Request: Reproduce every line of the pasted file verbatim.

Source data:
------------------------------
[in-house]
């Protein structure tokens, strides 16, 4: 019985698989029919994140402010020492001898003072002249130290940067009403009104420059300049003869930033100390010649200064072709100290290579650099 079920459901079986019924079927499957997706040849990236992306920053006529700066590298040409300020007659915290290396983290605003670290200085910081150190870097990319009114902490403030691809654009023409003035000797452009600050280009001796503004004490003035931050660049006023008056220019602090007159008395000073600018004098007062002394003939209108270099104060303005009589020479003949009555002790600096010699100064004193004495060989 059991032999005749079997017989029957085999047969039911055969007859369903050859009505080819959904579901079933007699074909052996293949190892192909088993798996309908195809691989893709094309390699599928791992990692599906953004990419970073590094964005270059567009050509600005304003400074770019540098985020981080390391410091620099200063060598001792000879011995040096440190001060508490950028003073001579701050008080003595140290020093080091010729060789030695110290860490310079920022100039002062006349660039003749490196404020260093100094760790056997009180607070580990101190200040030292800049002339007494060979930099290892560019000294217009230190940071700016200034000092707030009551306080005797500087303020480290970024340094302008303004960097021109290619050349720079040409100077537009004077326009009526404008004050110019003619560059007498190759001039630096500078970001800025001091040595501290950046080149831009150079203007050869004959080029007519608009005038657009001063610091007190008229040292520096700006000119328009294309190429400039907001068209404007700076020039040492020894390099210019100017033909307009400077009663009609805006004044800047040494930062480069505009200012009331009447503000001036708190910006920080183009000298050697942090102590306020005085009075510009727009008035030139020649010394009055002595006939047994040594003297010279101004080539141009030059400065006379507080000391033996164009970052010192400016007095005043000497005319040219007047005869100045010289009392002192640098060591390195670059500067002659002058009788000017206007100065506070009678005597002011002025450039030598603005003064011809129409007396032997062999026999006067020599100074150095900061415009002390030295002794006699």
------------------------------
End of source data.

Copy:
[in-house]
């Protein structure tokens, strides 16, 4: 019985698989029919994140402010020492001898003072002249130290940067009403009104420059300049003869930033100390010649200064072709100290290579650099 079920459901079986019924079927499957997706040849990236992306920053006529700066590298040409300020007659915290290396983290605003670290200085910081150190870097990319009114902490403030691809654009023409003035000797452009600050280009001796503004004490003035931050660049006023008056220019602090007159008395000073600018004098007062002394003939209108270099104060303005009589020479003949009555002790600096010699100064004193004495060989 059991032999005749079997017989029957085999047969039911055969007859369903050859009505080819959904579901079933007699074909052996293949190892192909088993798996309908195809691989893709094309390699599928791992990692599906953004990419970073590094964005270059567009050509600005304003400074770019540098985020981080390391410091620099200063060598001792000879011995040096440190001060508490950028003073001579701050008080003595140290020093080091010729060789030695110290860490310079920022100039002062006349660039003749490196404020260093100094760790056997009180607070580990101190200040030292800049002339007494060979930099290892560019000294217009230190940071700016200034000092707030009551306080005797500087303020480290970024340094302008303004960097021109290619050349720079040409100077537009004077326009009526404008004050110019003619560059007498190759001039630096500078970001800025001091040595501290950046080149831009150079203007050869004959080029007519608009005038657009001063610091007190008229040292520096700006000119328009294309190429400039907001068209404007700076020039040492020894390099210019100017033909307009400077009663009609805006004044800047040494930062480069505009200012009331009447503000001036708190910006920080183009000298050697942090102590306020005085009075510009727009008035030139020649010394009055002595006939047994040594003297010279101004080539141009030059400065006379507080000391033996164009970052010192400016007095005043000497005319040219007047005869100045010289009392002192640098060591390195670059500067002659002058009788000017206007100065506070009678005597002011002025450039030598603005003064011809129409007396032997062999026999006067020599100074150095900061415009002390030295002794006699």